Zero to 180 – Three Minute Magic

Discoveries of a Pop Music Archaeologist

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“Fat Boy”: It’s the Organ

Billy Stewart was a Washington DC musical talent who backed Bo Diddley in the 1950s during Diddley’s Chess years.  Stewart would get the chance to make his own recordings on Chess in the early 1960s when the label hired a new A&R person, Roquel Davis.

Rick Simmons in Carolina Beach Music:  The Classic Years writes this about Stewart’s first 45 from 1962:

“His first recording was ‘Reap What You Sow‘ which went to #18 on the R&B charts and #79 on the Billboard Hot 100 … Perhaps more importantly the flip side of the record was a song [Roquel] Davis had asked Stewart to write and record based on his nickname ‘Fat Boy.’  Though ‘Fat Boy‘ did not chart, it got a fair amount of airplay and would become Stewart’s signature song”:

“Fat Boy”     Billy Stewart     1962

Incredibly, there’s another version of “Fat Boy” without this infectious organ track???

Stewart was 12 years old when he began singing with his younger brothers Johnny, James, and Frank as The 4 Stewart Brothers, according to Wikipedia, who “later went on to get their own radio show every Sunday for five years at WUSTAM Radio Music Hall in Washington, DC.  WUST is the present-day venerated music venue, 9:30 Club.  In the 1940s, this same building – incredibly enough – was a music club named for its co-owner, Duke Ellington (click on link to Washington Post piece).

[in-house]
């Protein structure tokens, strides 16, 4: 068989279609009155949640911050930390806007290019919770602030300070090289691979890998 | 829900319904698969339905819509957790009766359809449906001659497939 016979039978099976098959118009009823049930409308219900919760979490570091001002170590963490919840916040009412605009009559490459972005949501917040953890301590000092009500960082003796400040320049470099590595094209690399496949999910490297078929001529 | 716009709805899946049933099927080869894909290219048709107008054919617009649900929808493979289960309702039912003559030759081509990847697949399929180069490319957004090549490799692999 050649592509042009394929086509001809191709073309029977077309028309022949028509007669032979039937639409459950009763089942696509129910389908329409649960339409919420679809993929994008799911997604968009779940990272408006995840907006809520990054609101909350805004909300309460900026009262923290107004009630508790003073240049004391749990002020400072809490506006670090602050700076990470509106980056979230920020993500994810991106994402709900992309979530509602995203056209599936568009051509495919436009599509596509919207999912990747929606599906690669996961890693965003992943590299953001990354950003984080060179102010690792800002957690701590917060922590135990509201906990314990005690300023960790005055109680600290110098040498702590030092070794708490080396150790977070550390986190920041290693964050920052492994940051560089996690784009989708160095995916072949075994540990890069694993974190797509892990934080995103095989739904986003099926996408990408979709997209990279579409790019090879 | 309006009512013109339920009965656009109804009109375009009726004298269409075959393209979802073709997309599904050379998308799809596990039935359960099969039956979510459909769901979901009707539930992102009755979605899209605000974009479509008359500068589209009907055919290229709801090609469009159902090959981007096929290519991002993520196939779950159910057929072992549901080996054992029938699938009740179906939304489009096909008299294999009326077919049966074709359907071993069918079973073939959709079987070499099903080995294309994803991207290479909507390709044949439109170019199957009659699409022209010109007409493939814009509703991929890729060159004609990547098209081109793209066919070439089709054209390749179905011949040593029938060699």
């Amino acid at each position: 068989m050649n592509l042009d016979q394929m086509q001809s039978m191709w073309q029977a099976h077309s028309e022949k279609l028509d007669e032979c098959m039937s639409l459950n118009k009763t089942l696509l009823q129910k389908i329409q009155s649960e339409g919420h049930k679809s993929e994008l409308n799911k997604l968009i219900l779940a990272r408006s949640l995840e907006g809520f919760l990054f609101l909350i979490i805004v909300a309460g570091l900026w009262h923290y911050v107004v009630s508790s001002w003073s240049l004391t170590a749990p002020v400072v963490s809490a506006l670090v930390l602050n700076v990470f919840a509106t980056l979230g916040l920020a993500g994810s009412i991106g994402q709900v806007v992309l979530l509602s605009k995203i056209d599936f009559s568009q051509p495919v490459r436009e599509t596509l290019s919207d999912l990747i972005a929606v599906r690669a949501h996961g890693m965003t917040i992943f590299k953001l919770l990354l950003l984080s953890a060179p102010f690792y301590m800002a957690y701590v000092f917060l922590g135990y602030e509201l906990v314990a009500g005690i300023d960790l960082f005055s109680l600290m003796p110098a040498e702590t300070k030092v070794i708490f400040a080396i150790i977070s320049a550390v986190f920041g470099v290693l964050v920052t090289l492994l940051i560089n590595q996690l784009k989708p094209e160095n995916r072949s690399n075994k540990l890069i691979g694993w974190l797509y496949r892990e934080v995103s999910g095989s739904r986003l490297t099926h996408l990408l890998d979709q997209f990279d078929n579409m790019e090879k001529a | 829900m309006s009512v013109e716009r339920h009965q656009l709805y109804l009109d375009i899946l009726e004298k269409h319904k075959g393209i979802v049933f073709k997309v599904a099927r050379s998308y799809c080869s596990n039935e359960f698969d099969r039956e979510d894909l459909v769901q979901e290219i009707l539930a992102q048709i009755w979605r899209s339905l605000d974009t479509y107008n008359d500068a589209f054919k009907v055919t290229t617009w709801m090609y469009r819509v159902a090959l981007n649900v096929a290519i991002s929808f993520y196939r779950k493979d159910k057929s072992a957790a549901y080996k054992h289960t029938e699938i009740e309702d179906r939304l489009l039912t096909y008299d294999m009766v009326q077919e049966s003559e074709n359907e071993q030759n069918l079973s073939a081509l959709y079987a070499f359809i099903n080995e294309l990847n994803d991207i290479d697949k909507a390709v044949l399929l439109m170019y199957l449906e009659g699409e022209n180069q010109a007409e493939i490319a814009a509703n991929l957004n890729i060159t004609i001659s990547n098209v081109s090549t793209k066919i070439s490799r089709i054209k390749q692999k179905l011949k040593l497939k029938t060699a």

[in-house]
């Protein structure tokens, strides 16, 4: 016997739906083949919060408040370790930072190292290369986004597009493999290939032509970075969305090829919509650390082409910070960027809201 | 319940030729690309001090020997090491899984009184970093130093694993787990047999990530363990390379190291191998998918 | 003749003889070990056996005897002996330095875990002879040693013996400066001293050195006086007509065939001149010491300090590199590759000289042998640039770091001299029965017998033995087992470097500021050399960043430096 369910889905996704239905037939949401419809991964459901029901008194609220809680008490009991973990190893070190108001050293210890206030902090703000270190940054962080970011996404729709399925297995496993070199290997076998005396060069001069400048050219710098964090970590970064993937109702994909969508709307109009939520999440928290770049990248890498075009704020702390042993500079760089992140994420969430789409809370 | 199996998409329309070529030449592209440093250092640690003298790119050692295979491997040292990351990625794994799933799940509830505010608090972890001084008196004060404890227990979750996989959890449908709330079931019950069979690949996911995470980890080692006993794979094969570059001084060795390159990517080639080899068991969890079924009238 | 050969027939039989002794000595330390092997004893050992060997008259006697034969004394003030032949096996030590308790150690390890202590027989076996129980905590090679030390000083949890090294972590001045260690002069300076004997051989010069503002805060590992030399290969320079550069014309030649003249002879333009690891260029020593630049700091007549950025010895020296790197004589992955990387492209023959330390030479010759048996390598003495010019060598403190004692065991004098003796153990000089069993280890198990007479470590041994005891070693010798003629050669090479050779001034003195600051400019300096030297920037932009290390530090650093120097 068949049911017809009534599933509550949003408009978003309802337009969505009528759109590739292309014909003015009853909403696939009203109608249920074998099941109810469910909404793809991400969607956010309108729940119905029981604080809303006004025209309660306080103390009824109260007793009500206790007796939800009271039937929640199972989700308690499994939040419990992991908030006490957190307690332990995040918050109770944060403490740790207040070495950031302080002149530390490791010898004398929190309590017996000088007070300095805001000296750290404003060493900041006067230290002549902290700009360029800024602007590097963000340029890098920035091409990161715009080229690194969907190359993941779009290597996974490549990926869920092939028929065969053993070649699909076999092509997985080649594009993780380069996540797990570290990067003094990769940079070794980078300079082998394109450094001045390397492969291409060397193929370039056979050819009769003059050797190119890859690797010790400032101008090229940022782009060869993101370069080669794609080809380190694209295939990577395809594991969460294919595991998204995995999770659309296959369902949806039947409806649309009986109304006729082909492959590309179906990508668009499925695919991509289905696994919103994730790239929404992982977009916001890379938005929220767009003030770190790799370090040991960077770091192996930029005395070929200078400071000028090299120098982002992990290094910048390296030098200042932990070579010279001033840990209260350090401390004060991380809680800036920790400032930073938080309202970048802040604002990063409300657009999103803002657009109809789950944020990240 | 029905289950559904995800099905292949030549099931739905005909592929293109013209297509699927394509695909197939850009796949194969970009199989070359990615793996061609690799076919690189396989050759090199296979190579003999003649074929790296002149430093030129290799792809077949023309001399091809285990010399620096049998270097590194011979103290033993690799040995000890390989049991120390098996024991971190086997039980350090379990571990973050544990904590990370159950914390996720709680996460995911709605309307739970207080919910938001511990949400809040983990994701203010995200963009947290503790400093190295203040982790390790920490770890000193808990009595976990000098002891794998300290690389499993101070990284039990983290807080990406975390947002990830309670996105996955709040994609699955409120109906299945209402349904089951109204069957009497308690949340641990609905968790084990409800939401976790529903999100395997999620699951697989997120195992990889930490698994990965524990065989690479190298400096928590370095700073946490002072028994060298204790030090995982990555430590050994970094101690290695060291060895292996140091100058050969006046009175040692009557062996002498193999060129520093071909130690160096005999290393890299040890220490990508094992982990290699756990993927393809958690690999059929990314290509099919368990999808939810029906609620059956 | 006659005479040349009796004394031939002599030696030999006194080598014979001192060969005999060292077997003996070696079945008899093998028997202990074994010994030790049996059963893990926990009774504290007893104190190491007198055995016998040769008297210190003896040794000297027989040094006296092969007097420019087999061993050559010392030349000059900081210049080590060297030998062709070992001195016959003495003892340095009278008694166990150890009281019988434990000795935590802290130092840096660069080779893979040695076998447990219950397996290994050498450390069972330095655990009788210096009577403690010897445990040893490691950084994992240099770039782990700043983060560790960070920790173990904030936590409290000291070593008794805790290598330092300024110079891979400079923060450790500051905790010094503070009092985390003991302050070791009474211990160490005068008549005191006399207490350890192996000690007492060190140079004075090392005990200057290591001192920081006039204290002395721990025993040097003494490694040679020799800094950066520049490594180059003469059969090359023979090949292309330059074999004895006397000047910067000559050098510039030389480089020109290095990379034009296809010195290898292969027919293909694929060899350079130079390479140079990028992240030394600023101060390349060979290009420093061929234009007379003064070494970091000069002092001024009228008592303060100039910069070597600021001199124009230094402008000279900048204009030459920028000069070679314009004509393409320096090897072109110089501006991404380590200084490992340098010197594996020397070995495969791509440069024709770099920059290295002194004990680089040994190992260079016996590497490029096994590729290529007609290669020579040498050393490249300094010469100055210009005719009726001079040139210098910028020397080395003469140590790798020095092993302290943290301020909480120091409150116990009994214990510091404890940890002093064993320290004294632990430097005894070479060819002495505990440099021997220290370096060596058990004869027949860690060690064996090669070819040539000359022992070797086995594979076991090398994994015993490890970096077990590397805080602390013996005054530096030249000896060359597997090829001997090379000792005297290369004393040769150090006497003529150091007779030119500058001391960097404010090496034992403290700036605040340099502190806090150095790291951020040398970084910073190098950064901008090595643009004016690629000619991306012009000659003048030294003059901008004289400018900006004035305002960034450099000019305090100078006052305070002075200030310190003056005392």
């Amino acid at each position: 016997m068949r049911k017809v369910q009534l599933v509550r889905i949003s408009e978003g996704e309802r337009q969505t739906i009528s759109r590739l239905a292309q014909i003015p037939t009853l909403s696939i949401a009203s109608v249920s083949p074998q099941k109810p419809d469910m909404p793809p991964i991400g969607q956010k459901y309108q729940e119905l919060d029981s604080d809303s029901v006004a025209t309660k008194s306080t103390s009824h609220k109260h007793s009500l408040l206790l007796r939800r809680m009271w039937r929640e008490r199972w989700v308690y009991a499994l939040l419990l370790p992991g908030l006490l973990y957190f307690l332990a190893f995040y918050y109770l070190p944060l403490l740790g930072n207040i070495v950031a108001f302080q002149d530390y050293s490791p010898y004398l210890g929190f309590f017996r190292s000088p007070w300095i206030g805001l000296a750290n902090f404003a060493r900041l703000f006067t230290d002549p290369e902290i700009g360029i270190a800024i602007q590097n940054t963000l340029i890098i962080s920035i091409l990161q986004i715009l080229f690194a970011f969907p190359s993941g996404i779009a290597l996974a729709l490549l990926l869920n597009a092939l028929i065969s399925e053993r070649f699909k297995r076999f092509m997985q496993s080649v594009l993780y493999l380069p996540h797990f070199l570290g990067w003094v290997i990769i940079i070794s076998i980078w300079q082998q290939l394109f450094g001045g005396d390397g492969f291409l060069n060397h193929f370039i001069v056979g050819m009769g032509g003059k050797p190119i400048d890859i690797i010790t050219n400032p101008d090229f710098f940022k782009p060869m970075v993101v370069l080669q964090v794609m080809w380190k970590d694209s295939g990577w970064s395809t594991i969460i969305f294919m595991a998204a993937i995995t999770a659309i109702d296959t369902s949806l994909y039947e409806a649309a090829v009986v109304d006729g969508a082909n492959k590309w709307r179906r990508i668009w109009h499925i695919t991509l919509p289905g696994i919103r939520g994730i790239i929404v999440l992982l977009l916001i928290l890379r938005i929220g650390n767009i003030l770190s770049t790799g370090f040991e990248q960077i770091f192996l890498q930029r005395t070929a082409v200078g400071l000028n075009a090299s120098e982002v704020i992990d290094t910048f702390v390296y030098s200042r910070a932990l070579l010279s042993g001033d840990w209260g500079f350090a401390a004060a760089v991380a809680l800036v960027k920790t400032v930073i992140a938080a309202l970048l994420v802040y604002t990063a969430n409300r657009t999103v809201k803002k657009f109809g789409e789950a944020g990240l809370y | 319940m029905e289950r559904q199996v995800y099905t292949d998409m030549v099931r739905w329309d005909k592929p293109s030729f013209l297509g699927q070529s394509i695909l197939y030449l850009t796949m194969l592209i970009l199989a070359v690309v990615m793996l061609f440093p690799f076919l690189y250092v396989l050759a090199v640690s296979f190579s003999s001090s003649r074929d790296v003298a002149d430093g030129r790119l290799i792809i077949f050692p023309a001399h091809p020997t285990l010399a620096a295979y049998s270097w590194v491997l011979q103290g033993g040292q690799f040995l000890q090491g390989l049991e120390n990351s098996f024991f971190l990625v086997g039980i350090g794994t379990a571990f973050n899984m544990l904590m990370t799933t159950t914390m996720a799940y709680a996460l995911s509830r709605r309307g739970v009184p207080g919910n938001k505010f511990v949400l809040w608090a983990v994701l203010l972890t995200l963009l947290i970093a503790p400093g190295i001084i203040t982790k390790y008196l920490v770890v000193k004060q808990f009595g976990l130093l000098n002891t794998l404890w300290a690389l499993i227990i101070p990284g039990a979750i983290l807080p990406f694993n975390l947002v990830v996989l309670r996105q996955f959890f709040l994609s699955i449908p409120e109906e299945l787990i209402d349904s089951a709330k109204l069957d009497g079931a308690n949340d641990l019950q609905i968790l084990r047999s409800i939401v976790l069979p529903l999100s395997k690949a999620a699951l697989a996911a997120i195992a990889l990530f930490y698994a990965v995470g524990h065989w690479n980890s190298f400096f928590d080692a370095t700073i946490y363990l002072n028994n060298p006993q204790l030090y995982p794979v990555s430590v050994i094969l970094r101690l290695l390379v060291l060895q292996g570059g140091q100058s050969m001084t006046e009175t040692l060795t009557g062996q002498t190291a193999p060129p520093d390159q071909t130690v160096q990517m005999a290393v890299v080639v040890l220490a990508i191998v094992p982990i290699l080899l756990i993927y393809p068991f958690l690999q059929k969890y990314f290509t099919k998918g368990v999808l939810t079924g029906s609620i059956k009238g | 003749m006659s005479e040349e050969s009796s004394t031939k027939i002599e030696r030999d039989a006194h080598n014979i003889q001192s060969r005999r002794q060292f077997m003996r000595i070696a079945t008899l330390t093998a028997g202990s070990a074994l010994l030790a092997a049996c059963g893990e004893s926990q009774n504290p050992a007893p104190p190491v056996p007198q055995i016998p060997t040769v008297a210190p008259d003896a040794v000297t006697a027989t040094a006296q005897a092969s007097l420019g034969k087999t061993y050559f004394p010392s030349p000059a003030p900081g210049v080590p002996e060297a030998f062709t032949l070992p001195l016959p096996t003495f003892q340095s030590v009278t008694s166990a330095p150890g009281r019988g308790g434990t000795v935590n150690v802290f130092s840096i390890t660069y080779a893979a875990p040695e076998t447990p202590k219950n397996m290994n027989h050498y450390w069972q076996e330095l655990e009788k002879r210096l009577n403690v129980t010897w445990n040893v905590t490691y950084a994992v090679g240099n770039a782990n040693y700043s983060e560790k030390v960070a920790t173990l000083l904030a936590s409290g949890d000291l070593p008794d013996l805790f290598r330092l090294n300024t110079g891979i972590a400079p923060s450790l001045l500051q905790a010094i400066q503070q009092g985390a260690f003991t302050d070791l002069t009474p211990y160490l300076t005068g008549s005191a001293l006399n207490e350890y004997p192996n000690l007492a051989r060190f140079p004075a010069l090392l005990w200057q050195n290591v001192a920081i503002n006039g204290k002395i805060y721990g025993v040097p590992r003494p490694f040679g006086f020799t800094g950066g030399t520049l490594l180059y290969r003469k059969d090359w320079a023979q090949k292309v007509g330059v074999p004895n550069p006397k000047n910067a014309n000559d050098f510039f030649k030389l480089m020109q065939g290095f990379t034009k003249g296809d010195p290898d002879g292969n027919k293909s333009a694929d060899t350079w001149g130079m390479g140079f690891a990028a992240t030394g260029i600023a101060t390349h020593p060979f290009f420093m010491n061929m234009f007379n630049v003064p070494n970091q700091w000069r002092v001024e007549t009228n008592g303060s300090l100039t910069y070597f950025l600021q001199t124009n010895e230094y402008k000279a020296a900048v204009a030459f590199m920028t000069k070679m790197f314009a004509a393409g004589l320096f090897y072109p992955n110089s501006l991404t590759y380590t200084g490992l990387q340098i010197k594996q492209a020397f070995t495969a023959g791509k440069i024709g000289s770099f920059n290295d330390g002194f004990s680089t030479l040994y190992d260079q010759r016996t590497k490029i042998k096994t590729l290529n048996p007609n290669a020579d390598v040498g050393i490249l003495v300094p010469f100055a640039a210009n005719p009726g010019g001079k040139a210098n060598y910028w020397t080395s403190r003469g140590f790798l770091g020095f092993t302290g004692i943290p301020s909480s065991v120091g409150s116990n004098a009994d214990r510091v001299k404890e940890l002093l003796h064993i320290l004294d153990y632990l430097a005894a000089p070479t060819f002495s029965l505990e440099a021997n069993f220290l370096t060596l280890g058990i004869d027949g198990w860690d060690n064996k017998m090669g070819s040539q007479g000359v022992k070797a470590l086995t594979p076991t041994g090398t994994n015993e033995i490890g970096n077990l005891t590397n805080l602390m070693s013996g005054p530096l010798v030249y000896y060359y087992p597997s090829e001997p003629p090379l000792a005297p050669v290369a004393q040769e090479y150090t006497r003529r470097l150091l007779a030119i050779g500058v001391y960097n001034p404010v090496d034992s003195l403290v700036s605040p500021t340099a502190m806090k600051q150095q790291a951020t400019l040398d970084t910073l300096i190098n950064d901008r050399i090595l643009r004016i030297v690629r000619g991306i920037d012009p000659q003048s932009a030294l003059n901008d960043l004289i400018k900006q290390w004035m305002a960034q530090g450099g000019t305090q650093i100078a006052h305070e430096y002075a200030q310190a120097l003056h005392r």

DC’s 9:30 Club & its previous incarnations:  WUST-AM & Duke Ellington’s

9-30 ClubWUST Radio Music Hall III

[photo credits:  Brian Liu (top); Michael Horsley (middle); DC Public Library (bottom)]

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Howard University’s WHUT-TV broadcast a new documentary “Fat Boy:  The Billy Stewart Story” by filmmaker Beverly Lindsay-Johnson. as reported by The Washington Post‘s John Kelly in his January 3, 2021 column.

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One Small Detail Dept:

Billy Stewart’s King Records Connection

I’m just as stunned as you are that the King Records vault — according to The King Labels: A Discography compiled by Michel Ruppli (with assistance from Bill Daniels) — includes an unreleased version of “Fat Boy”!

One Response

  1. You people think you know everything but you are not real music lovers especially of the soul music that was played. The organ that you perceive as infectious in fact those of us who really appreciated that music really felt the organ was a integral part of the song. without it, the song, to those of us from DC, sounds dead just it must be to those who have dead ears, not to appreciate the sound of the hammond organ lick. I would really like to find a recording with the organ or a copy of the song because my ’45 is played out.

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